This classic text has sold well for over 35 years because it covers all the conventional areas of international economics in an easy-to-understand manner. The 12th edition has been thoroughly revised and it continues to be accessible, flexible, and interesting to economics and business majors alike. Like earlier editions, it also places international economics events within an historical framework. The overall treatment continues to be intuitive rather than mathematical and is strongly oriented towards policy.
Thomas A. Pugel is Professor of Economics and International Business at the Stern School of Business, New York University and a Fellow of the Teaching Excellence Program at the Stern School.
Table of Contents
1. International Economics Is Different
Part I: The Theory of International Trade
2. The Basic Theory Using Demand and Supply
3. Why Everybody Trades: Comparative Advantage and Factor Proportions
4. Who Gains and Who Loses from Trade?
5. Alternative Theories of Trade
6. Growth and Trade
Part II: Trade Policy
7. The Basic Analysis of Tariffs
8. Nontariff Barriers to Imports
9. Arguments For and Against Protection
10. Pushing Exports
11. Trade Blocs and Trade Blocks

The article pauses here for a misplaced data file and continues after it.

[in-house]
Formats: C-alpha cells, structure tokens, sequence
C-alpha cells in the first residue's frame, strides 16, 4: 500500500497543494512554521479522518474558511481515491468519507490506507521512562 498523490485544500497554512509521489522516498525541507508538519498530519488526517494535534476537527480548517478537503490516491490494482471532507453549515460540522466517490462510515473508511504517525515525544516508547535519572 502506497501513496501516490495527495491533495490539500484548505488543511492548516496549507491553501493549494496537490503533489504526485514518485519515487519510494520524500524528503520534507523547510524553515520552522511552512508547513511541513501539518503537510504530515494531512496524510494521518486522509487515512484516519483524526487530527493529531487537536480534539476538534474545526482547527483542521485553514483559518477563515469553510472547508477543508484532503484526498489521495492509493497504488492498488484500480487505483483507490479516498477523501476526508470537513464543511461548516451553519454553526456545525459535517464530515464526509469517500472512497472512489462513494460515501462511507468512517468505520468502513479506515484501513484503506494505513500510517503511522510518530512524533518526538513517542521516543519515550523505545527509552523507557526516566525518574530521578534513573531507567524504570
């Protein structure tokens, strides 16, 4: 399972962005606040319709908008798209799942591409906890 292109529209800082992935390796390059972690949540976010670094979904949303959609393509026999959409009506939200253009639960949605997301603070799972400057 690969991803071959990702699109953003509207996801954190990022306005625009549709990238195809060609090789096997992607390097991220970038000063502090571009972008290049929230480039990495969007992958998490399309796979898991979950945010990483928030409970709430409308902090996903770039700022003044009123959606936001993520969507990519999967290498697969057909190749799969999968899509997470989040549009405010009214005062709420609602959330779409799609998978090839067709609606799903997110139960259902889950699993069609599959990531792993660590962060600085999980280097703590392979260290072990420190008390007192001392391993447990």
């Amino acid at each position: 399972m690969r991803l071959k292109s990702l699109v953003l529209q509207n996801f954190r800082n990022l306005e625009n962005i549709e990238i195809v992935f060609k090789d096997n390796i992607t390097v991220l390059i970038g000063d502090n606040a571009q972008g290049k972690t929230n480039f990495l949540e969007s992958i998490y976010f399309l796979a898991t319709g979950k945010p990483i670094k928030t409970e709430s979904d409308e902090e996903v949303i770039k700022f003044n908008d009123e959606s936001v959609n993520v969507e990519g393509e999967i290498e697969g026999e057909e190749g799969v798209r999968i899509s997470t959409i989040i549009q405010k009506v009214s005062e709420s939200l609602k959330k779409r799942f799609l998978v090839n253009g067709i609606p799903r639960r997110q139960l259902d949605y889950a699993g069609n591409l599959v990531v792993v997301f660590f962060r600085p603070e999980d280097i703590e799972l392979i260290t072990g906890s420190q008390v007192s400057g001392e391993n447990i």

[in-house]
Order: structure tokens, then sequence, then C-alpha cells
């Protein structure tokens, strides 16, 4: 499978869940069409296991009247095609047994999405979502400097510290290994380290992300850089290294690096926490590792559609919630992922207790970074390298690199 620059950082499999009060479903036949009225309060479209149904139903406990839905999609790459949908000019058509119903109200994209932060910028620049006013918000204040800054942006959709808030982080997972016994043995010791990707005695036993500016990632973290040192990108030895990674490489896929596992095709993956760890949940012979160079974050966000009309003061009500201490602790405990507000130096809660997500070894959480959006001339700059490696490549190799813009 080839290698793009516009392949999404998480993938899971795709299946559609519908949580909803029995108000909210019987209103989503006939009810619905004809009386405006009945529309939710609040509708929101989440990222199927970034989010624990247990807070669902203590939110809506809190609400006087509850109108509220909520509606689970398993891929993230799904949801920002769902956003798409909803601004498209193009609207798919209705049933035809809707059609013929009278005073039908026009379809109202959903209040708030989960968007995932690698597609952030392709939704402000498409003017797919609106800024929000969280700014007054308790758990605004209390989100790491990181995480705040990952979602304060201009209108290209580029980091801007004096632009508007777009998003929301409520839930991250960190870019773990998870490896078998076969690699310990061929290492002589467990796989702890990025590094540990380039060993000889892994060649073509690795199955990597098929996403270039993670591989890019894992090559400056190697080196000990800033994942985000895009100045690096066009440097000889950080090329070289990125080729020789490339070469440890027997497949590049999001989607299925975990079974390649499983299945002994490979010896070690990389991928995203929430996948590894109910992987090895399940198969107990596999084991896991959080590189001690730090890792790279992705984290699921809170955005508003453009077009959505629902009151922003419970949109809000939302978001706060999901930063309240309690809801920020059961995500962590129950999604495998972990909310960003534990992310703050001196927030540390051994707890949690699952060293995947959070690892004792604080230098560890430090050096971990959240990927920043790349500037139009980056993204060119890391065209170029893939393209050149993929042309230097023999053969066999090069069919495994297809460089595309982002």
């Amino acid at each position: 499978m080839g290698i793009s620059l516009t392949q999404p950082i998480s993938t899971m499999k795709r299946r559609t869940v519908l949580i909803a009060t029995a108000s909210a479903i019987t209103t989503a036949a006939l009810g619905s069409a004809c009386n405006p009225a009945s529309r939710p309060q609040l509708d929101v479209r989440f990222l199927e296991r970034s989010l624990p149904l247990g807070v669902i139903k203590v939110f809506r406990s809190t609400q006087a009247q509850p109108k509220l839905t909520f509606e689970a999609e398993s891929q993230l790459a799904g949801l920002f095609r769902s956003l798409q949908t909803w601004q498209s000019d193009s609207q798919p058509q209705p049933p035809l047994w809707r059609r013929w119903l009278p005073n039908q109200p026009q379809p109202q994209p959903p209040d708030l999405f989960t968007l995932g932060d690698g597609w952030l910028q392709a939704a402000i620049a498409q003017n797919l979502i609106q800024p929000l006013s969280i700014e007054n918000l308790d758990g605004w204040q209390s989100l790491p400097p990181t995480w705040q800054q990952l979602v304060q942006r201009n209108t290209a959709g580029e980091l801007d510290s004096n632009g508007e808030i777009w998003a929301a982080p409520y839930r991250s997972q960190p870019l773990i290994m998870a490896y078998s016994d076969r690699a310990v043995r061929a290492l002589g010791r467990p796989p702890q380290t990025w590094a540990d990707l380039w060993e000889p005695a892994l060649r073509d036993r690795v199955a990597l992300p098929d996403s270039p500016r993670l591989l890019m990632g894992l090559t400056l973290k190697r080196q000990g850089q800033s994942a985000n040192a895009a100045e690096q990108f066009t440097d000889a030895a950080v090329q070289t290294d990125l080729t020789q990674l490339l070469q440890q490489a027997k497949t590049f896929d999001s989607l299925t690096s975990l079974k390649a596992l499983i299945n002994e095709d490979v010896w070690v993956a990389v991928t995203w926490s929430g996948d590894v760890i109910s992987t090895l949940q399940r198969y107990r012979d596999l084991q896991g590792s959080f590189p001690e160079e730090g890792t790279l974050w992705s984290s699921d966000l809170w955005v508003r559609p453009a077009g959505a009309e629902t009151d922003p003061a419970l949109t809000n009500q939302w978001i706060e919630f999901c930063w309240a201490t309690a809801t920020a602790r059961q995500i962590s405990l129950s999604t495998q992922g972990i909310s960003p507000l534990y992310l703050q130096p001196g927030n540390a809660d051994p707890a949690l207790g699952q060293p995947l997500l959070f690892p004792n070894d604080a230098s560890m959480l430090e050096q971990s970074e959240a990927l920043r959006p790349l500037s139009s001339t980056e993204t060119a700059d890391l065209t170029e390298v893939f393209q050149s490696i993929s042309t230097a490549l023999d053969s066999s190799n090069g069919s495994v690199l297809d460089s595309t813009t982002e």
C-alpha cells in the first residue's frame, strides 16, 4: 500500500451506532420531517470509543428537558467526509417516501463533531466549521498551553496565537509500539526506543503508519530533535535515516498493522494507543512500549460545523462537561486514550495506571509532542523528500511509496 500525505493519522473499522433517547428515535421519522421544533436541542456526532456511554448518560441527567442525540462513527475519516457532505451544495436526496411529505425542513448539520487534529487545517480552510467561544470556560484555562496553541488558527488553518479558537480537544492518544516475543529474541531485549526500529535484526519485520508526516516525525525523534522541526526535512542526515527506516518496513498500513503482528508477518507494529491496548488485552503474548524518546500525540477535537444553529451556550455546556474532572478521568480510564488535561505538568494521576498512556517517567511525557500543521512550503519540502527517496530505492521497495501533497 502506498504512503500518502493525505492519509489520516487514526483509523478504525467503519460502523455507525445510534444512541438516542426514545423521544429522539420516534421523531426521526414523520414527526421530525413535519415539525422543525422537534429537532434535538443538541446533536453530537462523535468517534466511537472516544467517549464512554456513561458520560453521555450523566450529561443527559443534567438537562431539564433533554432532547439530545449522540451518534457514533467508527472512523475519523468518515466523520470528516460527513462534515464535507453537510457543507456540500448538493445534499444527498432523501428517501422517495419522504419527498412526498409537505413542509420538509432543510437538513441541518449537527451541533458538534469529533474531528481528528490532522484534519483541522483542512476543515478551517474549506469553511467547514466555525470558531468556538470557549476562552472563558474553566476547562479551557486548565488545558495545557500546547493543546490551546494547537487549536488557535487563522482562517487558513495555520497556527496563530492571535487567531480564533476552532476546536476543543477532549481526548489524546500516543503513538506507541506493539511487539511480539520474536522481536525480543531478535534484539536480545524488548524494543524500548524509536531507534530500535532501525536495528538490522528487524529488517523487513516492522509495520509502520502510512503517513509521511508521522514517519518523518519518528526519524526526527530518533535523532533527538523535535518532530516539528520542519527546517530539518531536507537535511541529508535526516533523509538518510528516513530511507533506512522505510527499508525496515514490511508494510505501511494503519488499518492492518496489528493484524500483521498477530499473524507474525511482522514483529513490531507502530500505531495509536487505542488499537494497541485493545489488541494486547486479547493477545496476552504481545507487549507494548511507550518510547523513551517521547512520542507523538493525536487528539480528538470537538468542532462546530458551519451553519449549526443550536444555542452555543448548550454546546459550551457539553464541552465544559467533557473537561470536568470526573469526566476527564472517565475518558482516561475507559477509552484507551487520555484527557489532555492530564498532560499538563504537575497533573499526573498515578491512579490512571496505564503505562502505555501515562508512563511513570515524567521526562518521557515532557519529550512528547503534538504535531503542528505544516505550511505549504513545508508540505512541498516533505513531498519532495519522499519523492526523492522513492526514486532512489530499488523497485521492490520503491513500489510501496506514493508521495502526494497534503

12. Trade and the Environment
13. Trade Policies for Developing and Transition Countries
14. Multinationals and Migration: International Factor Movements
Part III: Understanding Foreign Exchange
15: Payments Among Nations
16. The Foreign Exchange Market
17. Forward Exchange and International Financial Investment
18. What Determines Exchange Rates
19. Government Policies Toward the Foreign Exchange Market
20. International Lending and Financial Crises
Part IV: Macro Policies for Open Economies
21. How Does the Open Macroeconomy Work?
22. Internal and External Balance with Fixed Exchange Rates
23. Floating Exchange Rates and Internal Balance
24. National and Global Choices: Floating Rates and the Alternatives
Appendix A: Where the International Information Is